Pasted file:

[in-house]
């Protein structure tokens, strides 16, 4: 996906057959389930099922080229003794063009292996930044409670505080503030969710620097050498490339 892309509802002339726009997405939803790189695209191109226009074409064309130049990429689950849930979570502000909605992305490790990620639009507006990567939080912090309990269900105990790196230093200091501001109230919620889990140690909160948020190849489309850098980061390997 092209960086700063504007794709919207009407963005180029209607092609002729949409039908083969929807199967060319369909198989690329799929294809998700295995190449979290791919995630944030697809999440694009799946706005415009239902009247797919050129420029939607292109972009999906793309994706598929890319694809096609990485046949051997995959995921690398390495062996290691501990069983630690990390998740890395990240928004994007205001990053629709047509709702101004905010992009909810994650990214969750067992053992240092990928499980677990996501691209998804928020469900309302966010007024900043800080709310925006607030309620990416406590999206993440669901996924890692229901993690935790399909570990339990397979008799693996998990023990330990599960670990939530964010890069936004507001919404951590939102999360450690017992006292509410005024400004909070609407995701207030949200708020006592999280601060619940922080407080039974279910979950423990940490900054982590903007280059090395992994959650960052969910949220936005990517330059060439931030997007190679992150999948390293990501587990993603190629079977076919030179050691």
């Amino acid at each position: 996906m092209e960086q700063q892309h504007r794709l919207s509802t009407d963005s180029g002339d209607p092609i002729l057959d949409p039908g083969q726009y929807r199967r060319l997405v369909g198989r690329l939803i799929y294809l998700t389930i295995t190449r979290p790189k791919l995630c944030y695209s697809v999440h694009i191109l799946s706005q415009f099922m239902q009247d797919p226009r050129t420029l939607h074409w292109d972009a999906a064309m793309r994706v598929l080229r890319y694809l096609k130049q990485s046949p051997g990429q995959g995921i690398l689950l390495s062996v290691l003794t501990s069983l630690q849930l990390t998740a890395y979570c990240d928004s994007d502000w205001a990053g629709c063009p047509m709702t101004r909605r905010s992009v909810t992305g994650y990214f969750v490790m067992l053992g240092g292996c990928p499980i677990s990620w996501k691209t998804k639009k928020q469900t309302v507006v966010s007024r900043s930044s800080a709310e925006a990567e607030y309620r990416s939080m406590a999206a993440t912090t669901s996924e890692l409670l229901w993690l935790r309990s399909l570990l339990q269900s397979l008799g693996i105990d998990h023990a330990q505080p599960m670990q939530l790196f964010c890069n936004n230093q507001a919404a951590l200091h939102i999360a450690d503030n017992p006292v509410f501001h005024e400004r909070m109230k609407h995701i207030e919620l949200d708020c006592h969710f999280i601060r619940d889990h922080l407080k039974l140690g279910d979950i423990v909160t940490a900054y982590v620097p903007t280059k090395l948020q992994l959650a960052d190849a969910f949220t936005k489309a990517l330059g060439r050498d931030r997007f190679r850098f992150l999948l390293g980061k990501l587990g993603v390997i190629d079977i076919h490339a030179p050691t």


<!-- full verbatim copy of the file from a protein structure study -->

[in-house]
């Protein structure tokens, strides 16, 4: 996906057959389930099922080229003794063009292996930044409670505080503030969710620097050498490339 892309509802002339726009997405939803790189695209191109226009074409064309130049990429689950849930979570502000909605992305490790990620639009507006990567939080912090309990269900105990790196230093200091501001109230919620889990140690909160948020190849489309850098980061390997 092209960086700063504007794709919207009407963005180029209607092609002729949409039908083969929807199967060319369909198989690329799929294809998700295995190449979290791919995630944030697809999440694009799946706005415009239902009247797919050129420029939607292109972009999906793309994706598929890319694809096609990485046949051997995959995921690398390495062996290691501990069983630690990390998740890395990240928004994007205001990053629709047509709702101004905010992009909810994650990214969750067992053992240092990928499980677990996501691209998804928020469900309302966010007024900043800080709310925006607030309620990416406590999206993440669901996924890692229901993690935790399909570990339990397979008799693996998990023990330990599960670990939530964010890069936004507001919404951590939102999360450690017992006292509410005024400004909070609407995701207030949200708020006592999280601060619940922080407080039974279910979950423990940490900054982590903007280059090395992994959650960052969910949220936005990517330059060439931030997007190679992150999948390293990501587990993603190629079977076919030179050691």
């Amino acid at each position: 996906m092209e960086q700063q892309h504007r794709l919207s509802t009407d963005s180029g002339d209607p092609i002729l057959d949409p039908g083969q726009y929807r199967r060319l997405v369909g198989r690329l939803i799929y294809l998700t389930i295995t190449r979290p790189k791919l995630c944030y695209s697809v999440h694009i191109l799946s706005q415009f099922m239902q009247d797919p226009r050129t420029l939607h074409w292109d972009a999906a064309m793309r994706v598929l080229r890319y694809l096609k130049q990485s046949p051997g990429q995959g995921i690398l689950l390495s062996v290691l003794t501990s069983l630690q849930l990390t998740a890395y979570c990240d928004s994007d502000w205001a990053g629709c063009p047509m709702t101004r909605r905010s992009v909810t992305g994650y990214f969750v490790m067992l053992g240092g292996c990928p499980i677990s990620w996501k691209t998804k639009k928020q469900t309302v507006v966010s007024r900043s930044s800080a709310e925006a990567e607030y309620r990416s939080m406590a999206a993440t912090t669901s996924e890692l409670l229901w993690l935790r309990s399909l570990l339990q269900s397979l008799g693996i105990d998990h023990a330990q505080p599960m670990q939530l790196f964010c890069n936004n230093q507001a919404a951590l200091h939102i999360a450690d503030n017992p006292v509410f501001h005024e400004r909070m109230k609407h995701i207030e919620l949200d708020c006592h969710f999280i601060r619940d889990h922080l407080k039974l140690g279910d979950i423990v909160t940490a900054y982590v620097p903007t280059k090395l948020q992994l959650a960052d190849a969910f949220t936005k489309a990517l330059g060439r050498d931030r997007f190679r850098f992150l999948l390293g980061k990501l587990g993603v390997i190629d079977i076919h490339a030179p050691t």